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Remarks on this Letter by Mercator


Williamsburgh, Va˙, June 17, 1775. — It was with great surprise, and, I must confess, with a good deal of concern, that I observed in Mr˙ Purdie' s Gazette, of the 9th instant, an extract of a letter from London, dated the 10th of March last, which mentions, "that the Merchants of Glasgow, upon the present unhappy differences subsisting betwixt Great Britain and her American Colonies, sent up a very spirited Petition to Parliament, but at the same time let Lord North know, by their Member, Lord Frederick Campbell, that they did not mean any opposition by it, but only to get credit in America." The writer of this letter must have either been greatly misinformed, or actuated by interest or resentment; for from the most certain intelligence, I can assure the good people of, this Colony that the Latter part of the paragraph mentioned is equally false as it is injurious to the Merchants of the City of Glasgow, and the gentlemen with whom they are connected in this Colony, No part of the British Nation have exerted themselves with greater warmth, and I may truly add, with greater sincerity, than the Merchants of Glasgow, for a restoration of that happy union so ardently wished for by every true friend to America or Great Britain; and I am fully convinced that every Merchant in this Colony views with the greatest abhorrence the very idea of such villanous, disingenuous, and unmanly conduct, as the writer of the above letter charges them with.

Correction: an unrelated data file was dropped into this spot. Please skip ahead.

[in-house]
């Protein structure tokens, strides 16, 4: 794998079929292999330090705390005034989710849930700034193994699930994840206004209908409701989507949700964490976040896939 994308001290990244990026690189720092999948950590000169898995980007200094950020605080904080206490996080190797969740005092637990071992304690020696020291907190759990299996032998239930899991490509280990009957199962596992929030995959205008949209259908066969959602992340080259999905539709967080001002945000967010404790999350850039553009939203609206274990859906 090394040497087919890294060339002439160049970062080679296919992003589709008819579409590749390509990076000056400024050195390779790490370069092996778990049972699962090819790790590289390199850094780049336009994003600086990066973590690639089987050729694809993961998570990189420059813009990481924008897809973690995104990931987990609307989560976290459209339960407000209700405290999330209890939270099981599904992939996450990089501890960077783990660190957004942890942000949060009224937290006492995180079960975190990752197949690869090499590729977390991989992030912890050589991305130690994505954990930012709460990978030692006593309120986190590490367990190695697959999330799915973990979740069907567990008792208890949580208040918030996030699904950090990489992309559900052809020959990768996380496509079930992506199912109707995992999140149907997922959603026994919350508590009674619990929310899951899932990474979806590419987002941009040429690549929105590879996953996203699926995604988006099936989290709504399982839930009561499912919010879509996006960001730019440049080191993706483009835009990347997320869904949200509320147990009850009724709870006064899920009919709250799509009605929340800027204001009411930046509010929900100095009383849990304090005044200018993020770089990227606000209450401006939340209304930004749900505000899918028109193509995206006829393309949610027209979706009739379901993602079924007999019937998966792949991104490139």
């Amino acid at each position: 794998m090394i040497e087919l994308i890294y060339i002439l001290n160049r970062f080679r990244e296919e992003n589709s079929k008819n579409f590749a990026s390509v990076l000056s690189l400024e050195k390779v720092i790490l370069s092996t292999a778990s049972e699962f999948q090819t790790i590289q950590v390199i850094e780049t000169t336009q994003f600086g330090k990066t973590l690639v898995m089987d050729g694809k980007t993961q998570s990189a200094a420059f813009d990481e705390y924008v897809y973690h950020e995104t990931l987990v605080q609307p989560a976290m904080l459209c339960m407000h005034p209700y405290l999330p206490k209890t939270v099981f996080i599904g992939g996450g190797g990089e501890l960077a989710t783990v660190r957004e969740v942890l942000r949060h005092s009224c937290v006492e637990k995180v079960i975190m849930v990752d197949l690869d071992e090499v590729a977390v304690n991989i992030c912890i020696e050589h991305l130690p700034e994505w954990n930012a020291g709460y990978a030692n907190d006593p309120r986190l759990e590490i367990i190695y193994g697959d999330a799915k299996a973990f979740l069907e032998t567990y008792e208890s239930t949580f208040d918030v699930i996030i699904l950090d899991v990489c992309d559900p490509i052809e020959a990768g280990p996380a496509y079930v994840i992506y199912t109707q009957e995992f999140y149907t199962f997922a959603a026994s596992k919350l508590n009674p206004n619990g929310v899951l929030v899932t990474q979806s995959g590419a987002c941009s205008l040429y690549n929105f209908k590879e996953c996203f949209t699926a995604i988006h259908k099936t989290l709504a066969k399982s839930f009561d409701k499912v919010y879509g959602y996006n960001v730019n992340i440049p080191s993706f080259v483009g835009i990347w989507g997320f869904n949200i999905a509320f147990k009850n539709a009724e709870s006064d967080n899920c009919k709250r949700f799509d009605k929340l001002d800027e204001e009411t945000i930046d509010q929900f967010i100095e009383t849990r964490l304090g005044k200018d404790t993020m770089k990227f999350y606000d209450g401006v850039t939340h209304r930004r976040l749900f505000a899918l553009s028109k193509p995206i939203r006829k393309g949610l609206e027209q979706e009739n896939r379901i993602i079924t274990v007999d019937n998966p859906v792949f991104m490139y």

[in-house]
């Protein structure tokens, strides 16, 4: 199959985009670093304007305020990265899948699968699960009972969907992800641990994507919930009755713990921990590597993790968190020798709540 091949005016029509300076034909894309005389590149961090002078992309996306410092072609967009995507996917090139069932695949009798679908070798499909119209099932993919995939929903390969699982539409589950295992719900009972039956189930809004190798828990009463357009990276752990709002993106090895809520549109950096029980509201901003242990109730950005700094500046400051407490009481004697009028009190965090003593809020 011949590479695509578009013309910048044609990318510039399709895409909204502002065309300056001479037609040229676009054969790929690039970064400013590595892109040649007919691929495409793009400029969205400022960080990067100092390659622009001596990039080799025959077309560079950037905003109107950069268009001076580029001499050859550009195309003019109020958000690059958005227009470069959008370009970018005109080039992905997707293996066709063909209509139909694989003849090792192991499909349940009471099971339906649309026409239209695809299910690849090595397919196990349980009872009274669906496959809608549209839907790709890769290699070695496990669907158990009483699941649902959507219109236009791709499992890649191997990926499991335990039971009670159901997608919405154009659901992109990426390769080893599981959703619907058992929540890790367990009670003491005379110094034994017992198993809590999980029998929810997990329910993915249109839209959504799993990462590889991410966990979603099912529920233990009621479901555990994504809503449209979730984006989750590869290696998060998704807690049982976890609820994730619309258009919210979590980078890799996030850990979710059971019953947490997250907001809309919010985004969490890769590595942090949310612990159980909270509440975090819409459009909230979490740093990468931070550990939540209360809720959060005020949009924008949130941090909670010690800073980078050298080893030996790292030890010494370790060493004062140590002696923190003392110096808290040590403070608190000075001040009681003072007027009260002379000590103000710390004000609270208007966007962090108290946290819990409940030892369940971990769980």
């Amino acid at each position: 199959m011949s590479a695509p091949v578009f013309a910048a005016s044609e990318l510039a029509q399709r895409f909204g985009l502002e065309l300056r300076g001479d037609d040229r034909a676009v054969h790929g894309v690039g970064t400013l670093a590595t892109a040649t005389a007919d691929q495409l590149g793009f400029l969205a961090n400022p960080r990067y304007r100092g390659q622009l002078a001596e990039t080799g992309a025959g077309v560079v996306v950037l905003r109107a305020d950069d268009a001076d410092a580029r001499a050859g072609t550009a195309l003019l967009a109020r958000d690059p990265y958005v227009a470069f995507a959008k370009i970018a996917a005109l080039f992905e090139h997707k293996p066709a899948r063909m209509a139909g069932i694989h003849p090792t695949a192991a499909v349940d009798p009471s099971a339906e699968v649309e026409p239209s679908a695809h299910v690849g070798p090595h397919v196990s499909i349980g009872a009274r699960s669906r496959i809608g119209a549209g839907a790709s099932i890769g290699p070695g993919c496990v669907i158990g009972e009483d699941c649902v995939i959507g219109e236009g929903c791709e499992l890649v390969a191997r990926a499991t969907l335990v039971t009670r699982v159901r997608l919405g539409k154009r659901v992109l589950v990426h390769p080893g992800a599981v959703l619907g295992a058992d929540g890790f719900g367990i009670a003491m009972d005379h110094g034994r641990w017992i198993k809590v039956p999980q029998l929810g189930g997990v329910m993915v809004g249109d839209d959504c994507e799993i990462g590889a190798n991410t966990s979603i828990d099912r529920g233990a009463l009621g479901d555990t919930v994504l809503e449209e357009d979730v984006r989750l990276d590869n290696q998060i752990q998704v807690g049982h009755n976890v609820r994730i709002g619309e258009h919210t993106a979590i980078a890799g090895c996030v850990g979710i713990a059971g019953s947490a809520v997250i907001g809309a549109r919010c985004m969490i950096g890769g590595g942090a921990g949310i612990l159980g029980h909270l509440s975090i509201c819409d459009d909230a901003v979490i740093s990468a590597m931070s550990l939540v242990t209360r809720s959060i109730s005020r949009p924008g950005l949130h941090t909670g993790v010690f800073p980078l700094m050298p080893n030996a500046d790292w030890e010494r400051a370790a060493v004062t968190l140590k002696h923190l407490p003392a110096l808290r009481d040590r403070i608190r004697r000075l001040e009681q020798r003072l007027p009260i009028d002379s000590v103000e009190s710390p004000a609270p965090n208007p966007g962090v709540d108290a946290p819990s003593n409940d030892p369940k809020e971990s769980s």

The greatest unaimity, gentlemen, is essentially necessary at this period, in this as well as every other Colony in America. Surely, then, our publick Printers should be extremely careful to promote, by their publications, an object of such importance, and avoid, with the greatest caution and resolution, everything that may have a contrary effect.